Saturday, November 9, 2019

concert review: New Millennium Chamber Orchestra

NMCO generally springs its concert announcements late and one at a time, so if I'm to review them for the Daily Journal, and they're on my regular list, I have to grab them when they seem likely. This one was appealing: it featured Czech music, and included a piece by Vítězslava Kaprálová, who is the other modern Eastern European woman composer I was trying to think of after the Bacewicz festival I attended last month. Though whether Kaprálová, who died at only 25, wrote enough music to populate a festival I'm not sure.

I noted in the review that the concert lasted nearly 2 1/2 hours, which meant I gave up on the attempt to attend a San Jose Chamber Orchestra concert that began 20 miles away half an hour later, even though I'd brought a snack to eat in the car in lieu of dinner. The sacrifices we make for art.

Friday, November 8, 2019

o to be a commentator

1. I linked to this yesterday: raising the question of how to respond to a problem by saying "Why didn't you just ...?" without sounding like you're criticizing them; you ask because you actually want to know what's wrong with that solution.
It occurs to me that there are other problems of this sort. The logical-fallacy rebuttal assumes that the arguments were offered as logical proof, but I'm convinced they're used instead as triage. Thus, when I use a tu quoque, what I mean is not "You didn't apply your own argument to yourself, therefore that proves it wrong" but "You obviously don't really believe your own argument, so why should I give it consideration?" There's also what's called mansplaining. When I do something like that to someone who clearly knows the subject, my intent is to say "Here's my understanding of the situation. Tell me where it's insufficient or wrong." But it can be hard to make that clear, or easy to omit it, in the rush of conversation.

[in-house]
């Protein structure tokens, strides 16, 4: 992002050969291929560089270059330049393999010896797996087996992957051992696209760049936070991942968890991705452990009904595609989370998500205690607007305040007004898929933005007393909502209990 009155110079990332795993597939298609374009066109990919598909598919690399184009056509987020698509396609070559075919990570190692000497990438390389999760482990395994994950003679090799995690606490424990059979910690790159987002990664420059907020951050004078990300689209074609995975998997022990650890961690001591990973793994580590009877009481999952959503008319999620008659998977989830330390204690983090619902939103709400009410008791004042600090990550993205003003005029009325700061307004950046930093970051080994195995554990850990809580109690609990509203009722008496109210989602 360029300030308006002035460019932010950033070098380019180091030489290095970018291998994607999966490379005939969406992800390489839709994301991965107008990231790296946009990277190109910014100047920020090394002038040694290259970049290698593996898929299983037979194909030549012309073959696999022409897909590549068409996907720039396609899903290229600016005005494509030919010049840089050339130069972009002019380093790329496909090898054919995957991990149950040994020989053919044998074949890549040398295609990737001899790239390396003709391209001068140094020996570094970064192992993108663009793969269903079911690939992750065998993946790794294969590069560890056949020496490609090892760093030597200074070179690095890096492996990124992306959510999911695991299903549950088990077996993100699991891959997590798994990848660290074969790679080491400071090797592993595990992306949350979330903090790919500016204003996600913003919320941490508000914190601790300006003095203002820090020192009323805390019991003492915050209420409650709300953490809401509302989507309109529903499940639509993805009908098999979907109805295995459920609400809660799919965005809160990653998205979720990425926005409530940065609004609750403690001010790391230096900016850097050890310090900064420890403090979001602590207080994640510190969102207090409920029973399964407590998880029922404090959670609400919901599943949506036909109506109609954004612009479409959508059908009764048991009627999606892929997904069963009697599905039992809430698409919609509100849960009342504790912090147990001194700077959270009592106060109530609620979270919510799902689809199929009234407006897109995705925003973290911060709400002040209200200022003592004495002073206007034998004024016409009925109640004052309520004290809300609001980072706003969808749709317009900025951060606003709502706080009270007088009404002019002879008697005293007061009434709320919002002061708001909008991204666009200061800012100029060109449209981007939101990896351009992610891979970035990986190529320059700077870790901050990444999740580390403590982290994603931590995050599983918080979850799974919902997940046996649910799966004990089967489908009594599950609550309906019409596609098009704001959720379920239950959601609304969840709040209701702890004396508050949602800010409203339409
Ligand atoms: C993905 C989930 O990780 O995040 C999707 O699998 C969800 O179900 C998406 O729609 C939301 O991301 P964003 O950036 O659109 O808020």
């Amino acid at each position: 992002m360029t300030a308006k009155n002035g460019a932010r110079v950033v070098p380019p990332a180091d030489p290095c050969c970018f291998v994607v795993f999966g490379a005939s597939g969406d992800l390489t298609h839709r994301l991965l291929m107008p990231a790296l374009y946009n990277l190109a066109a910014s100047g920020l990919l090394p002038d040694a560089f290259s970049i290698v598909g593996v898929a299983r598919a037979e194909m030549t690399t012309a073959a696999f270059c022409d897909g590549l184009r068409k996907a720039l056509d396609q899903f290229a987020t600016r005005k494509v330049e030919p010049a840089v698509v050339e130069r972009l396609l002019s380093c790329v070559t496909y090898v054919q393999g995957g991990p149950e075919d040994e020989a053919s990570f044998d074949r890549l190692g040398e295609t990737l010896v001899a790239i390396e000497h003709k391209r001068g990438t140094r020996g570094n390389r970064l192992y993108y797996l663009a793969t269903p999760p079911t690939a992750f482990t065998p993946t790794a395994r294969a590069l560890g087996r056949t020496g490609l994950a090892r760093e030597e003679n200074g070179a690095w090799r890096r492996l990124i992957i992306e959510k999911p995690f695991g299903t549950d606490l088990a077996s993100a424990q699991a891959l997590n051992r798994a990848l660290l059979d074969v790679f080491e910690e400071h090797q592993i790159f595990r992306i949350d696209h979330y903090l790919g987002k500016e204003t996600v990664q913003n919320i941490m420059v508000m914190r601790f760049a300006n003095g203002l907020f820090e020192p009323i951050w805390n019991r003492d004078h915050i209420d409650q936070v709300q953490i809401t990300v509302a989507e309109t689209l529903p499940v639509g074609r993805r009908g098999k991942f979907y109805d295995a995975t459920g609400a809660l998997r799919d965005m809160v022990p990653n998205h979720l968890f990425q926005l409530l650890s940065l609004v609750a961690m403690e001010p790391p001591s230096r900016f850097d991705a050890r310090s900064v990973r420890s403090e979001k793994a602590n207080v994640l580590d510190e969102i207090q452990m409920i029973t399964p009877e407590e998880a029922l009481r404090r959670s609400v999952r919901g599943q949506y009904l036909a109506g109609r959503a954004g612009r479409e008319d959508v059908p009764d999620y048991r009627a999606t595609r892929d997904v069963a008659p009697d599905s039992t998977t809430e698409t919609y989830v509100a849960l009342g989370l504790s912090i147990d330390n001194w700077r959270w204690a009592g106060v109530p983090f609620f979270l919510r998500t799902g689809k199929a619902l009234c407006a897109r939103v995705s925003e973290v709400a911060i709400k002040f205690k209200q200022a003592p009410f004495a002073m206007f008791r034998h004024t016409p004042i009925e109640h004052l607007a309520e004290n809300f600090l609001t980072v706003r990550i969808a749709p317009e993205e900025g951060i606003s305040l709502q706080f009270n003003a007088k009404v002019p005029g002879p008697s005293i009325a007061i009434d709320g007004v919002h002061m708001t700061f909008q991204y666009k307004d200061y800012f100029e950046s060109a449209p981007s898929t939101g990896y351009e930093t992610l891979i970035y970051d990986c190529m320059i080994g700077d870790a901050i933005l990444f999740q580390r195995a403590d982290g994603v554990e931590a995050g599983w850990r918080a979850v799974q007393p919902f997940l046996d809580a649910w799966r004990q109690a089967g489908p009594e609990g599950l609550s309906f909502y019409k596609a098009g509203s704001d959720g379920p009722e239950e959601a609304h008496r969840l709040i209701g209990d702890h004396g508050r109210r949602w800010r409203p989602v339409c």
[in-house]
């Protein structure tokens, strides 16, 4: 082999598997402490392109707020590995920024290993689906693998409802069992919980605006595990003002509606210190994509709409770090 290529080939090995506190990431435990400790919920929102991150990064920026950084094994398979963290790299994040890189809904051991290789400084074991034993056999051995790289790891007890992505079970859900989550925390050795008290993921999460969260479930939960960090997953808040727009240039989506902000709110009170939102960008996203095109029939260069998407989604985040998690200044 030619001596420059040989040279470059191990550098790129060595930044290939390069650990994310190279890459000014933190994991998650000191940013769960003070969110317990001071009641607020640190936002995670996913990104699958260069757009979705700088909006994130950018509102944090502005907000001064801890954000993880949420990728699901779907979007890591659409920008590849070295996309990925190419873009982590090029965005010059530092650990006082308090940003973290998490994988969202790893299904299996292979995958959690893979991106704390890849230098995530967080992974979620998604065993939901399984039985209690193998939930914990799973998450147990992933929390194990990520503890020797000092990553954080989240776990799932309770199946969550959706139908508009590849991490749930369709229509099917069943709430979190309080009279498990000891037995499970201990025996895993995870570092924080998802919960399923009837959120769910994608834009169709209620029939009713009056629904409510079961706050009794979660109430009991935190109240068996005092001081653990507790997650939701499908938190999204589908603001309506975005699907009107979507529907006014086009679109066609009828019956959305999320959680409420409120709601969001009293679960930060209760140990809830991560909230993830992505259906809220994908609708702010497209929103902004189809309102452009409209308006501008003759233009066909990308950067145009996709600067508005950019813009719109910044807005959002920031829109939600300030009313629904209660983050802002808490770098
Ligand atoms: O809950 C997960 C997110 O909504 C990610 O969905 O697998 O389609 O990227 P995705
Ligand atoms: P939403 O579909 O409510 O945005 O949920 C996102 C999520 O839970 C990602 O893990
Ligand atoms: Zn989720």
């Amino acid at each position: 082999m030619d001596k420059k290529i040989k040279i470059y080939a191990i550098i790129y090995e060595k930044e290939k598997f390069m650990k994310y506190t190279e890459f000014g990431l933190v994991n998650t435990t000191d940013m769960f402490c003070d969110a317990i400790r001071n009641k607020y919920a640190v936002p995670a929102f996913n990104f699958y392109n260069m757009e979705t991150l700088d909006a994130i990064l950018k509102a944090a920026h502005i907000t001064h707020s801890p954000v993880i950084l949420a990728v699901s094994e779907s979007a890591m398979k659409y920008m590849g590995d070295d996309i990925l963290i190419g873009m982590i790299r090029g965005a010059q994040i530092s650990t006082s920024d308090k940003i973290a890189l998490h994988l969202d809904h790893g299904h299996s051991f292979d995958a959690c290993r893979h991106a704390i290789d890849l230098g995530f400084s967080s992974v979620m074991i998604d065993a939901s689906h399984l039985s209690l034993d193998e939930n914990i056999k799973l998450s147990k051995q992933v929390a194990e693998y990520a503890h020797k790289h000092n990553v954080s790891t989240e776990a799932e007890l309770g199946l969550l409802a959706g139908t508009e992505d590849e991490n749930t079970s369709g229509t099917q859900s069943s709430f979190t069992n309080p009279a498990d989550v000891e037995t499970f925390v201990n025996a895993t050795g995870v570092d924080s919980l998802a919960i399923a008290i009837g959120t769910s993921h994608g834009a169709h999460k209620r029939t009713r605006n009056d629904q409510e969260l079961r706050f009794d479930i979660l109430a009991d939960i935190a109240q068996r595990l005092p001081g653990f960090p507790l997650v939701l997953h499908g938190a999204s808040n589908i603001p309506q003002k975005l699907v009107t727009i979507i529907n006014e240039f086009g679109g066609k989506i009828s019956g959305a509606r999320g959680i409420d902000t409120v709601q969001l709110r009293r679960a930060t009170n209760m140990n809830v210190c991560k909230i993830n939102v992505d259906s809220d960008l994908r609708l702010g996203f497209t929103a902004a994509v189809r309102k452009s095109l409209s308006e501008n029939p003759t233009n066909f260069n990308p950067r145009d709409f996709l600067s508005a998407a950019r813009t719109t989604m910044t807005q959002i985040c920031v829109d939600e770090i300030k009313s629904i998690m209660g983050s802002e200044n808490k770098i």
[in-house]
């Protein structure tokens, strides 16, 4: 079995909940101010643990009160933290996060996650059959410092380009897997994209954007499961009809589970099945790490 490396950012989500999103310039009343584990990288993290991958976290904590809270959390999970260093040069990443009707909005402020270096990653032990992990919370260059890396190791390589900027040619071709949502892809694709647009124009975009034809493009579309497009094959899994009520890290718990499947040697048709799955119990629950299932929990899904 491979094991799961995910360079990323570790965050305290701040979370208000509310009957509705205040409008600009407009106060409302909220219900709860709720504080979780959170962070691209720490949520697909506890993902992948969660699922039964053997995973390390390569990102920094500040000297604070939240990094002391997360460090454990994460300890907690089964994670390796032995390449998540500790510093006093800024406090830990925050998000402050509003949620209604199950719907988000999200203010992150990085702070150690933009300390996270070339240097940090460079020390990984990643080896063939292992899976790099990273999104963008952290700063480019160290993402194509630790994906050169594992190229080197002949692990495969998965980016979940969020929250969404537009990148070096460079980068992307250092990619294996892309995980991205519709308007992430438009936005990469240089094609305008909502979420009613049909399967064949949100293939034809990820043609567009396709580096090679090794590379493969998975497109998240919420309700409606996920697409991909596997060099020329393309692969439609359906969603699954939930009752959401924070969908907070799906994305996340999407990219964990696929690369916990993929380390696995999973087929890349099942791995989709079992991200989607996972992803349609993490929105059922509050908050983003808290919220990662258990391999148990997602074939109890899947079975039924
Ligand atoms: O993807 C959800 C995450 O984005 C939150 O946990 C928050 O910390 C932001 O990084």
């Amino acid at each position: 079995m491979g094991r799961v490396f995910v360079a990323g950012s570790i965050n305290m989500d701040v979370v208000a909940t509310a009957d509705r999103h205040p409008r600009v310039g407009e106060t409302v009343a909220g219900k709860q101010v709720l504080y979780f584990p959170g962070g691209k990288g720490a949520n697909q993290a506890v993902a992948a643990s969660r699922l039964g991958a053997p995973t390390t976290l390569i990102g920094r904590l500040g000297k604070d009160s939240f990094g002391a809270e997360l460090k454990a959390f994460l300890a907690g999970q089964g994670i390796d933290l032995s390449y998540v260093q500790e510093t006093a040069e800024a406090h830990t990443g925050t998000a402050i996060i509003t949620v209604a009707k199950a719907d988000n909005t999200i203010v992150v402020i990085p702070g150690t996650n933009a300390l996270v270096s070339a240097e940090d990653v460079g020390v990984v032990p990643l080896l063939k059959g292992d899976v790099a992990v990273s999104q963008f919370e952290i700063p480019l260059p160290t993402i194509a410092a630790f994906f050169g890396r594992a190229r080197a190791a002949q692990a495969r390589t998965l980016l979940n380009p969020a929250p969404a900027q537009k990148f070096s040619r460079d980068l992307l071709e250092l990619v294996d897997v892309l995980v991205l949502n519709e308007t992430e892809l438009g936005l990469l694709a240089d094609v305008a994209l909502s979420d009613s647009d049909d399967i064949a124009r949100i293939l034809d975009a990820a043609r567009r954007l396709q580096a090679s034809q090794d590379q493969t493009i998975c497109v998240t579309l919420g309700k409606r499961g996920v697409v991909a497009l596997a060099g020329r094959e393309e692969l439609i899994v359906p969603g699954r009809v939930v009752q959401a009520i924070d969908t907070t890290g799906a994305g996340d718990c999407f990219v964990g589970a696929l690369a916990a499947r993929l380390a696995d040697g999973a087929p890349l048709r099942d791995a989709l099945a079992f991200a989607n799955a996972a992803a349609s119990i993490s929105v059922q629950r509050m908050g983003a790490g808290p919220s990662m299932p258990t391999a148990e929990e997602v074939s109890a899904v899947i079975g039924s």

2. Jane Austen as a horror writer, that is, it would be horrible to be a woman of her time, even a privileged one. Well, yes, and doesn't Austen make it clear both how necessary and how difficult it is to escape from durance vile? But what really exercises the writer is people who practice Austen re-creations. She's bothered by the celebration of that world. So see the comments by Sherwood Smith. She mentions the SCA: note that its motto is (or used to be) "The Middle Ages as they should have been." That is, with modern conveniences, modern notions of human worth, and on both accounts no need for most people to be wretched servants. People who go to Austen weekends (and I've done this) are there for the parts of her world that they like. Me, I was there for the dancing. Nothing else. (Though I do like her novels, and was happy to discuss them.) I like that kind of dancing, and it's hard to find elsewhere.